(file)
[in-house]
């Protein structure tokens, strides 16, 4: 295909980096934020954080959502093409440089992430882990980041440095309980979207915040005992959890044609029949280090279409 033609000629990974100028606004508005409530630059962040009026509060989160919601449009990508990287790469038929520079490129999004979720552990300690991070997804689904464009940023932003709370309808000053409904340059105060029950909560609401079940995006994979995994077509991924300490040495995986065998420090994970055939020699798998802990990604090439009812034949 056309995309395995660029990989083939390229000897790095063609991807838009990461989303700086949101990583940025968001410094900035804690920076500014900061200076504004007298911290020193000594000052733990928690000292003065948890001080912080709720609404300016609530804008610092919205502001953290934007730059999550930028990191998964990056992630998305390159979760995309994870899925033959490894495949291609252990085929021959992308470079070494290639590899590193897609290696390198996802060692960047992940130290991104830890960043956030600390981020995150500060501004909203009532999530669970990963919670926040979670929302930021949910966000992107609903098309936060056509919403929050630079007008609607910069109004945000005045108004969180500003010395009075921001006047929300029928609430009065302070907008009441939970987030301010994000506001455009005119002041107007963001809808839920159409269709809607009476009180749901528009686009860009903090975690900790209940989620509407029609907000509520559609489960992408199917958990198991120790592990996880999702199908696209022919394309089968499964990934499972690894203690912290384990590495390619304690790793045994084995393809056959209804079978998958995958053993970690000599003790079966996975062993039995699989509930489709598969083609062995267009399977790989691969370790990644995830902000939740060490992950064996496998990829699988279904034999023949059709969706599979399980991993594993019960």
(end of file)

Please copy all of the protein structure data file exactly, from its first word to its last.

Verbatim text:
[in-house]
């Protein structure tokens, strides 16, 4: 295909980096934020954080959502093409440089992430882990980041440095309980979207915040005992959890044609029949280090279409 033609000629990974100028606004508005409530630059962040009026509060989160919601449009990508990287790469038929520079490129999004979720552990300690991070997804689904464009940023932003709370309808000053409904340059105060029950909560609401079940995006994979995994077509991924300490040495995986065998420090994970055939020699798998802990990604090439009812034949 056309995309395995660029990989083939390229000897790095063609991807838009990461989303700086949101990583940025968001410094900035804690920076500014900061200076504004007298911290020193000594000052733990928690000292003065948890001080912080709720609404300016609530804008610092919205502001953290934007730059999550930028990191998964990056992630998305390159979760995309994870899925033959490894495949291609252990085929021959992308470079070494290639590899590193897609290696390198996802060692960047992940130290991104830890960043956030600390981020995150500060501004909203009532999530669970990963919670926040979670929302930021949910966000992107609903098309936060056509919403929050630079007008609607910069109004945000005045108004969180500003010395009075921001006047929300029928609430009065302070907008009441939970987030301010994000506001455009005119002041107007963001809808839920159409269709809607009476009180749901528009686009860009903090975690900790209940989620509407029609907000509520559609489960992408199917958990198991120790592990996880999702199908696209022919394309089968499964990934499972690894203690912290384990590495390619304690790793045994084995393809056959209804079978998958995958053993970690000599003790079966996975062993039995699989509930489709598969083609062995267009399977790989691969370790990644995830902000939740060490992950064996496998990829699988279904034999023949059709969706599979399980991993594993019960």